While quality of cut is the primary motivator for reel and blade maintenance, superintendents and equipment technicians seem to subscribe to a philosophy that is more gut instinct than regimented planning.
For example, three quarters (75 percent) of turfheads and equipment technicians asked told GCI they grind “whenever it needs it,” and not based on a set number of hours (3 percent), days in operation (2 percent) or weeks of use (3 percent).
When they do the majority spin and relief grind (63 percent), with only 38 percent solely spin grinding. In addition, according to the survey, 68 percent of respondents indicated they lap.
And while nearly everyone you ask has a particular opinion regarding their unique approach to grinding and sharpening, more than three quarters (77 percent) indicated they were open to hearing other opinions and philosophies on the subject.
This is the first of a two-part analysis examining this research. The first provides a wider view of the findings, examining the data as a whole as well as a broader outlook of reel and blade maintenance philosophies.
In the August issue, we’ll dial down on this data, providing a breakdown of some of the key findings based on operating budget, private vs. nonprivate facility, as well as geography.
It’s important to note that GCI, in partnership with Foley United, developed a reel and blade maintenance questionnaire that was distributed to GCI’s readership in the United States via the online survey portal, SurveyMonkey. In addition, GCI editors conducted follow up interviews for insight and views on the following data.
Among those who participated in the research, nearly three quarters (73 percent) were golf course superintendents and 15 percent were equipment technicians. More than half (62 percent) of respondents worked at non-private courses and reported an annual operating budget of less than $500,000 (48 percent). According to the data, respondents used a variety of brands for reel and bedknife grinding, the majority of which included Foley, Neary, Bernhard, and Peerless (in no particular order). – The editors
Very few superintendents and technicians follow a regimented schedule to grind their reels. The majority (75 percent) take an educated guess about when it’s time to grind. So what determines this? Many say it’s a noticeable decline in the quality of cut (typically tearing of the grass blade), and/or course conditions (recent topdressing), as well as basing it on regular visual inspections. Nearly a fifth (17 percent) subscribe to an end-of-season or during-winter regimen for grinding and sharpening.
Likewise, respondents didn’t see much of a deviation in the frequency of their reel maintenance activities. For example, more than half (57 percent) said they grind the same amount today as they were five years ago, and more than three quarters (78 percent) believed they’d maintain this same frequency in five years.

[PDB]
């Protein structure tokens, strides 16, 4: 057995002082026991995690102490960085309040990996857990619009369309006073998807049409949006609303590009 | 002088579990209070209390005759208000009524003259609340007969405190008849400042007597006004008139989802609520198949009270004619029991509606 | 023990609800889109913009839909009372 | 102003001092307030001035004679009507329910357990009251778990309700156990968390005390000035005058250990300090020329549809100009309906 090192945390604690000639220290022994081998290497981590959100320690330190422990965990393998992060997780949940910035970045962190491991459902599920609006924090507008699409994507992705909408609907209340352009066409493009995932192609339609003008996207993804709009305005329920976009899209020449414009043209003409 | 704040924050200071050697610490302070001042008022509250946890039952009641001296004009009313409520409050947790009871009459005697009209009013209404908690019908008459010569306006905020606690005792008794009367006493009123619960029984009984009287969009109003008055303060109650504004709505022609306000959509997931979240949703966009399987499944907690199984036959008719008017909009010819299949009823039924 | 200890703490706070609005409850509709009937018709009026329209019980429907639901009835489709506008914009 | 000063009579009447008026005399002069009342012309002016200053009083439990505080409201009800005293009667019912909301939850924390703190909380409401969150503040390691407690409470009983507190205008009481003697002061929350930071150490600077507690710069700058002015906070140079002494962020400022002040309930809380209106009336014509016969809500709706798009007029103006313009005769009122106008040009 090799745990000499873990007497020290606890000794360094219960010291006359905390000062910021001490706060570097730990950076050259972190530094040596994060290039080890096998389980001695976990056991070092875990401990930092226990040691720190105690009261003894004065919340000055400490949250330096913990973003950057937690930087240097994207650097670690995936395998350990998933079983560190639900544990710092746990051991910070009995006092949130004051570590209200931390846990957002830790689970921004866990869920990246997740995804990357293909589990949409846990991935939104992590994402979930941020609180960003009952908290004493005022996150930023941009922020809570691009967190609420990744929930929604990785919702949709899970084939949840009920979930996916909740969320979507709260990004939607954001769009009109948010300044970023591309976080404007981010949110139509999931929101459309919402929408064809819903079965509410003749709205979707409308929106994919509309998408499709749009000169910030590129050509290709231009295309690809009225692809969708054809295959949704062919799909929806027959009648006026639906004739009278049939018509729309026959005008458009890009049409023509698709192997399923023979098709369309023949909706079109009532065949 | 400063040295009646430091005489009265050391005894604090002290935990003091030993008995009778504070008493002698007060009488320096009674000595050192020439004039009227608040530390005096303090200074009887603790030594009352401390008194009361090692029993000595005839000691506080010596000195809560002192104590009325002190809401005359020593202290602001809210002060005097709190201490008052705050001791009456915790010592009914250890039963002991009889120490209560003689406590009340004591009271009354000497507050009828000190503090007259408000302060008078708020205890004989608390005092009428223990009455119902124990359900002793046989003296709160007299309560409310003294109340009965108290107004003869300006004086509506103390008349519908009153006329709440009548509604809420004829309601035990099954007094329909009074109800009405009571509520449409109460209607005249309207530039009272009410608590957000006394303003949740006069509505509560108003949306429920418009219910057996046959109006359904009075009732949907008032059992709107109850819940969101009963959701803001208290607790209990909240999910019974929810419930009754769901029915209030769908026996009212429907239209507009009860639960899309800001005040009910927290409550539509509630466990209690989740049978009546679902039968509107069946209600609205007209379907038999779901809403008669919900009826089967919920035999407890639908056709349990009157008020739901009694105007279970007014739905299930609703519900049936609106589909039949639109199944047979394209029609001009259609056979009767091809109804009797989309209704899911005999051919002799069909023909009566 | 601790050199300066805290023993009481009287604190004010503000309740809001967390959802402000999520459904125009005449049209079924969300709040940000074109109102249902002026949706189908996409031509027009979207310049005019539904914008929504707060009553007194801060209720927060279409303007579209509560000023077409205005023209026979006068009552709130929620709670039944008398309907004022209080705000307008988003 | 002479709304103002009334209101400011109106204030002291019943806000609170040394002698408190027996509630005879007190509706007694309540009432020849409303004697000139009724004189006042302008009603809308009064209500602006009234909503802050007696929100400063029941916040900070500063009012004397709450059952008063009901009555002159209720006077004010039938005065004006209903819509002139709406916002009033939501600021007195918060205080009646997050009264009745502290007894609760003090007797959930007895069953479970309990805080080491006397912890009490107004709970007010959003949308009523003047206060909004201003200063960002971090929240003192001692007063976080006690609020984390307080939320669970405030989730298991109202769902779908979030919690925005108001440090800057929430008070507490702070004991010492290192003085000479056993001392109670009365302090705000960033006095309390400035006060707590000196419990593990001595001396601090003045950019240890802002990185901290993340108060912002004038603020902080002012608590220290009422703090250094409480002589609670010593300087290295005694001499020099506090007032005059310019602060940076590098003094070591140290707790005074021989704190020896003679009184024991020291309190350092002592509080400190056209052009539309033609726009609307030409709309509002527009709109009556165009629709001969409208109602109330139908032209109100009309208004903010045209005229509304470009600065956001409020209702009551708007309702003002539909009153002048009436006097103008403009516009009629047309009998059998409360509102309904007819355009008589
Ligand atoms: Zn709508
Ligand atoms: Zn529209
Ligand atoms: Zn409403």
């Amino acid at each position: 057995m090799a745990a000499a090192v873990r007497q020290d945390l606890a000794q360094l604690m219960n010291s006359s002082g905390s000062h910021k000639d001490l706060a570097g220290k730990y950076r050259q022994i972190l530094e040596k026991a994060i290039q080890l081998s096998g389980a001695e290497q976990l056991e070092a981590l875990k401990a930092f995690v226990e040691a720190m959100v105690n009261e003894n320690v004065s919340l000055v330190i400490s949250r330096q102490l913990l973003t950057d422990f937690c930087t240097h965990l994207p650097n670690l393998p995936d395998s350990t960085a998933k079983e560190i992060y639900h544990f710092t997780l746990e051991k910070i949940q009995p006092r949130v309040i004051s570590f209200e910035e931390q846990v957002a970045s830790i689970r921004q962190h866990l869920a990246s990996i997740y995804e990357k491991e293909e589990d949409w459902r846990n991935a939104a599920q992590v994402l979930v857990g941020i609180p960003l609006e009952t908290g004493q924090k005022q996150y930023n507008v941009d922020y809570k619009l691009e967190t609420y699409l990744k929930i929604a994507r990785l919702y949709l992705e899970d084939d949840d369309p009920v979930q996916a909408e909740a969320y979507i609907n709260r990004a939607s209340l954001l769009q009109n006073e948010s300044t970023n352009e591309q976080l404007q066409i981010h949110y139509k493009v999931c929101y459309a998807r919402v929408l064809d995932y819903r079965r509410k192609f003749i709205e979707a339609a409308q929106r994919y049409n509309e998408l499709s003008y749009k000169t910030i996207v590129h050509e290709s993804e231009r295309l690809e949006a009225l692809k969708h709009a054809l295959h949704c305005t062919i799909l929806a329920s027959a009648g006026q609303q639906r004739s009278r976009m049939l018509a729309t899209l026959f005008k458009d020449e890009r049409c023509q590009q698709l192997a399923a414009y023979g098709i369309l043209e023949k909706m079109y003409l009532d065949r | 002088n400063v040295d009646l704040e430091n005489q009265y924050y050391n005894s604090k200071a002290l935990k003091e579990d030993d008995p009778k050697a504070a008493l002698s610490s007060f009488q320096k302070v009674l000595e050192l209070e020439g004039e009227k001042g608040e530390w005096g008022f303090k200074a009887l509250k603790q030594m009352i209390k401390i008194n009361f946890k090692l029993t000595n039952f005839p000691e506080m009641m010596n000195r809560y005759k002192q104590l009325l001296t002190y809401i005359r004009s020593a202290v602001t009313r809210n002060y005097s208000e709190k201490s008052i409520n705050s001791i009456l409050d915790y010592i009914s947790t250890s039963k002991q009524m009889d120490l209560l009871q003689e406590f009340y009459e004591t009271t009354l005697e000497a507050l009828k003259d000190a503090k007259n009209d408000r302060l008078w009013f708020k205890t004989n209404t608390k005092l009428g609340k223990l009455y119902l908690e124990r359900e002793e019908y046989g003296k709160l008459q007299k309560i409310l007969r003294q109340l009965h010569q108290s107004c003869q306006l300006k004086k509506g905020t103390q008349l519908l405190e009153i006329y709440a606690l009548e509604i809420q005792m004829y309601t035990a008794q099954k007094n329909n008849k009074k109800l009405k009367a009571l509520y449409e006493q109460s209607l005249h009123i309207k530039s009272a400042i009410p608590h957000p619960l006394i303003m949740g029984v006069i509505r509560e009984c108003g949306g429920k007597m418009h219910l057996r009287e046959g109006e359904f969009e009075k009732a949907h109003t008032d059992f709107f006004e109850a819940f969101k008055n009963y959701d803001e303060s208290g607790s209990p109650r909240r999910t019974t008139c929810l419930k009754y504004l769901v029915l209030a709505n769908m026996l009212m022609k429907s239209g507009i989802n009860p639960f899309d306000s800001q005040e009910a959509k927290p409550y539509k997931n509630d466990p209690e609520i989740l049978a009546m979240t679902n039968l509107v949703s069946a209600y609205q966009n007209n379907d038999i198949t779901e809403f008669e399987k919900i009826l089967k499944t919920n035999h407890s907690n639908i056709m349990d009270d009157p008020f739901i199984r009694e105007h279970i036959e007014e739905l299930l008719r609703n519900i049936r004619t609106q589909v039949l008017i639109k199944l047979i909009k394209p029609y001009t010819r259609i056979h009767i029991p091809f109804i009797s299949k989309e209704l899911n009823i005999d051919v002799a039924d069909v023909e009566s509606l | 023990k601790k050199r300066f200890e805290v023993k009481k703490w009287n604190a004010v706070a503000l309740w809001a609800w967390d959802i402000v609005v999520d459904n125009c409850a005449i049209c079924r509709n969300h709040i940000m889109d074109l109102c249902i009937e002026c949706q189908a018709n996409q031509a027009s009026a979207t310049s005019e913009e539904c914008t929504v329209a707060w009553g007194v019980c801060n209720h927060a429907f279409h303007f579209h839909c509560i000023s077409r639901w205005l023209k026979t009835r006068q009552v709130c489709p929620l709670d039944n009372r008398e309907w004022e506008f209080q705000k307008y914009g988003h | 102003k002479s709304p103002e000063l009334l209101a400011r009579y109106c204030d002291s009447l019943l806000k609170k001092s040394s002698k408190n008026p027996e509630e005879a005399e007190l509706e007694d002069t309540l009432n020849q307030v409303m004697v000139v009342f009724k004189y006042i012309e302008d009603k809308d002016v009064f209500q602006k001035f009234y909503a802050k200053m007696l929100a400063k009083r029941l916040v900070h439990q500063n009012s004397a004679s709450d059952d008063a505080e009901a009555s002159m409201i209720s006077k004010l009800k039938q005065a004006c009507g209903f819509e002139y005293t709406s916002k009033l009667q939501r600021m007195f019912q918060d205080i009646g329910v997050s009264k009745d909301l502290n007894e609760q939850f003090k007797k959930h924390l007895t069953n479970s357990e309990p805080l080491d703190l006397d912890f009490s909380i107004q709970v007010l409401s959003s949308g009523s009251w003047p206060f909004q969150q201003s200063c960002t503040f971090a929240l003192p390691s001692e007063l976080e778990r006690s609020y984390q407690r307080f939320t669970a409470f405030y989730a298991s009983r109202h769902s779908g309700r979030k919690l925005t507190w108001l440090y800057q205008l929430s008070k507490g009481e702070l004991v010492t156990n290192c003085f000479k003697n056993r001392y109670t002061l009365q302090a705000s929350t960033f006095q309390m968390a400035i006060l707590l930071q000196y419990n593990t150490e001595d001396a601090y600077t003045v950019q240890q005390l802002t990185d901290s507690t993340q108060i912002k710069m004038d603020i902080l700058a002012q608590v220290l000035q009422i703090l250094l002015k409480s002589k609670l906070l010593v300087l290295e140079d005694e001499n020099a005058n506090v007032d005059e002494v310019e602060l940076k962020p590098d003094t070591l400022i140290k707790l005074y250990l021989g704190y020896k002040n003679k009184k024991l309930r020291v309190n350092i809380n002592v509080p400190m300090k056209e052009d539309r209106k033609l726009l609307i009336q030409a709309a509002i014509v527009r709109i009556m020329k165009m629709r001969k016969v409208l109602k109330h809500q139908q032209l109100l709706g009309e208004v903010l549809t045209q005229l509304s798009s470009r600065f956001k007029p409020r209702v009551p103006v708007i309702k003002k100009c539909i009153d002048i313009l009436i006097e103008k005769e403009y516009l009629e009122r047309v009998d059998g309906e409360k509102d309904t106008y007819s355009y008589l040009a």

What really matters
The cut is king, according to survey respondents. Nearly all ranked quality of cut as the most important aspect associated with reel maintenance. Next to quality of cut, importance was placed on frequency of service (time between grinding, adjusting, lapping) and overall cost of the machine.
Superintendents and technicians placed the least amount of importance on manufacturer established cutting unit maintenance methods, which was closely followed by the amount of time it takes to grind a reel.
Surprisingly, superintendents and technicians aren’t married to how they maintain their reel cutting units. In fact, more than three quarters says they’re open to other options or definitely need to change or update their grinding practices. However, nearly a fifth (19 percent) of respondents have no intentions of changing their routines in the foreseeable future.
So where did respondents learn these reel maintenance practices? The majority point to on-the-job training, with 45 percent learning from the course’s equipment technician and 40 percent from the course superintendent (presumably while they were an up-and-coming assistant). Very few, though, relied on online training resources (websites or YouTube).
Keep it in-house
Superintendents and equipment technicians aren’t keen on the idea of contracting out their reel maintenance duties. An overwhelming majority of respondents (90 percent) indicated they keep these duties strictly in-house. Likewise, 81 percent said they would not consider contracting this out in the future.
When asked why, respondents primarily cited the cost and waste of facility resources in contracting out reel maintenance duties. In addition, some respondents touted their technicians’ and/or mechanics’ grinding and sharpening prowess.
Nearly half of superintendents and technicians (48%) believe the average life expectancy on reel and bedknife grinding equipment is between 10 and 15 years. Likewise, 35% of survey respondents believe this equipment should last more than 15 years.
– GCI/Foley United research
Nearly all of the respondents (83 percent) said they grind new bedknives.
However, the jury is out on whether following the manufacturer's specifications had an impact on maintaining and/or extending reel life in between service.
When asked to describe their No. 1 frustration with reel maintenance, the majority of superintendents and technicians cited the time required – including grinding, sharpening, set up and adjustments – to complete the process.